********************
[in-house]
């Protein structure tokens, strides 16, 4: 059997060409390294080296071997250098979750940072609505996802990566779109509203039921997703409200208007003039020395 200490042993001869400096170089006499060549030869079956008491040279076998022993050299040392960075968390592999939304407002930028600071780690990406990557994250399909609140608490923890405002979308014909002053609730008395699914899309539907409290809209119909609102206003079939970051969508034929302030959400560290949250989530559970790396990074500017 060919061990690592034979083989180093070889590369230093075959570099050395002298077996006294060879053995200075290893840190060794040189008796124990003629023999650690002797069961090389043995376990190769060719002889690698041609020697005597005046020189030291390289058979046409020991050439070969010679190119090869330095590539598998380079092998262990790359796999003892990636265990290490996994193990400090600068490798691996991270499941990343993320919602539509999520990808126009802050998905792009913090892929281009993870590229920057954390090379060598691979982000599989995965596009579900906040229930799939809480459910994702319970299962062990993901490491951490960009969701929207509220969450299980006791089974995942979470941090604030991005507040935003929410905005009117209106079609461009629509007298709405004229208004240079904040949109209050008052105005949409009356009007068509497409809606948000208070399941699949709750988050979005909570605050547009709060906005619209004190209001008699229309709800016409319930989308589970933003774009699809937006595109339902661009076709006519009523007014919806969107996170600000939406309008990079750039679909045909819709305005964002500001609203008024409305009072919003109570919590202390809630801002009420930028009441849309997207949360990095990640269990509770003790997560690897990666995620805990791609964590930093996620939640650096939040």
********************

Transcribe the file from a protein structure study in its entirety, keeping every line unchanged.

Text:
[in-house]
């Protein structure tokens, strides 16, 4: 059997060409390294080296071997250098979750940072609505996802990566779109509203039921997703409200208007003039020395 200490042993001869400096170089006499060549030869079956008491040279076998022993050299040392960075968390592999939304407002930028600071780690990406990557994250399909609140608490923890405002979308014909002053609730008395699914899309539907409290809209119909609102206003079939970051969508034929302030959400560290949250989530559970790396990074500017 060919061990690592034979083989180093070889590369230093075959570099050395002298077996006294060879053995200075290893840190060794040189008796124990003629023999650690002797069961090389043995376990190769060719002889690698041609020697005597005046020189030291390289058979046409020991050439070969010679190119090869330095590539598998380079092998262990790359796999003892990636265990290490996994193990400090600068490798691996991270499941990343993320919602539509999520990808126009802050998905792009913090892929281009993870590229920057954390090379060598691979982000599989995965596009579900906040229930799939809480459910994702319970299962062990993901490491951490960009969701929207509220969450299980006791089974995942979470941090604030991005507040935003929410905005009117209106079609461009629509007298709405004229208004240079904040949109209050008052105005949409009356009007068509497409809606948000208070399941699949709750988050979005909570605050547009709060906005619209004190209001008699229309709800016409319930989308589970933003774009699809937006595109339902661009076709006519009523007014919806969107996170600000939406309008990079750039679909045909819709305005964002500001609203008024409305009072919003109570919590202390809630801002009420930028009441849309997207949360990095990640269990509770003790997560690897990666995620805990791609964590930093996620939640650096939040």